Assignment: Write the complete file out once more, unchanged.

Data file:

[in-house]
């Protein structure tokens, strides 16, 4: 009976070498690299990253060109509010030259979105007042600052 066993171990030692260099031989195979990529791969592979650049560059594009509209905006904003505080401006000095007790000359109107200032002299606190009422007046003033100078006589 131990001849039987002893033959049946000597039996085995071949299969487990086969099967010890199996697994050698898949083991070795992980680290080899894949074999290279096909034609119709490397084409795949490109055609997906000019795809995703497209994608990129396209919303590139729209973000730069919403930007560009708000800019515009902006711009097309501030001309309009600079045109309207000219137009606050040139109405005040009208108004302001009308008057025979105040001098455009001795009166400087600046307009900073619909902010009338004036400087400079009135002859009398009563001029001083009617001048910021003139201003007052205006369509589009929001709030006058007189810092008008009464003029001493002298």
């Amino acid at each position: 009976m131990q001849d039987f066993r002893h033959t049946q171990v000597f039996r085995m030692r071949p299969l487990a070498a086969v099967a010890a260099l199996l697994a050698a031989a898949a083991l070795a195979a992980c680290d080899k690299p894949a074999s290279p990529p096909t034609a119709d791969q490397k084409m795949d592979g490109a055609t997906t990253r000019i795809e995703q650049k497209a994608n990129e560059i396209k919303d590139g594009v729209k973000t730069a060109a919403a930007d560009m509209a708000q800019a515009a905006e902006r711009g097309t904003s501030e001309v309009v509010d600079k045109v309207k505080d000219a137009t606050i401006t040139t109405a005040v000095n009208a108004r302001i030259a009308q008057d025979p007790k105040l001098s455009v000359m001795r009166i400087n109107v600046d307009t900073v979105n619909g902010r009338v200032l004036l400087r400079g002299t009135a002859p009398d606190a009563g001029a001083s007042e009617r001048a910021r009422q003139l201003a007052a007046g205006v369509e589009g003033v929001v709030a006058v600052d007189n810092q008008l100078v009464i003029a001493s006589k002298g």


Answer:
[in-house]
């Protein structure tokens, strides 16, 4: 009976070498690299990253060109509010030259979105007042600052 066993171990030692260099031989195979990529791969592979650049560059594009509209905006904003505080401006000095007790000359109107200032002299606190009422007046003033100078006589 131990001849039987002893033959049946000597039996085995071949299969487990086969099967010890199996697994050698898949083991070795992980680290080899894949074999290279096909034609119709490397084409795949490109055609997906000019795809995703497209994608990129396209919303590139729209973000730069919403930007560009708000800019515009902006711009097309501030001309309009600079045109309207000219137009606050040139109405005040009208108004302001009308008057025979105040001098455009001795009166400087600046307009900073619909902010009338004036400087400079009135002859009398009563001029001083009617001048910021003139201003007052205006369509589009929001709030006058007189810092008008009464003029001493002298």
């Amino acid at each position: 009976m131990q001849d039987f066993r002893h033959t049946q171990v000597f039996r085995m030692r071949p299969l487990a070498a086969v099967a010890a260099l199996l697994a050698a031989a898949a083991l070795a195979a992980c680290d080899k690299p894949a074999s290279p990529p096909t034609a119709d791969q490397k084409m795949d592979g490109a055609t997906t990253r000019i795809e995703q650049k497209a994608n990129e560059i396209k919303d590139g594009v729209k973000t730069a060109a919403a930007d560009m509209a708000q800019a515009a905006e902006r711009g097309t904003s501030e001309v309009v509010d600079k045109v309207k505080d000219a137009t606050i401006t040139t109405a005040v000095n009208a108004r302001i030259a009308q008057d025979p007790k105040l001098s455009v000359m001795r009166i400087n109107v600046d307009t900073v979105n619909g902010r009338v200032l004036l400087r400079g002299t009135a002859p009398d606190a009563g001029a001083s007042e009617r001048a910021r009422q003139l201003a007052a007046g205006v369509e589009g003033v929001v709030a006058v600052d007189n810092q008008l100078v009464i003029a001493s006589k002298g």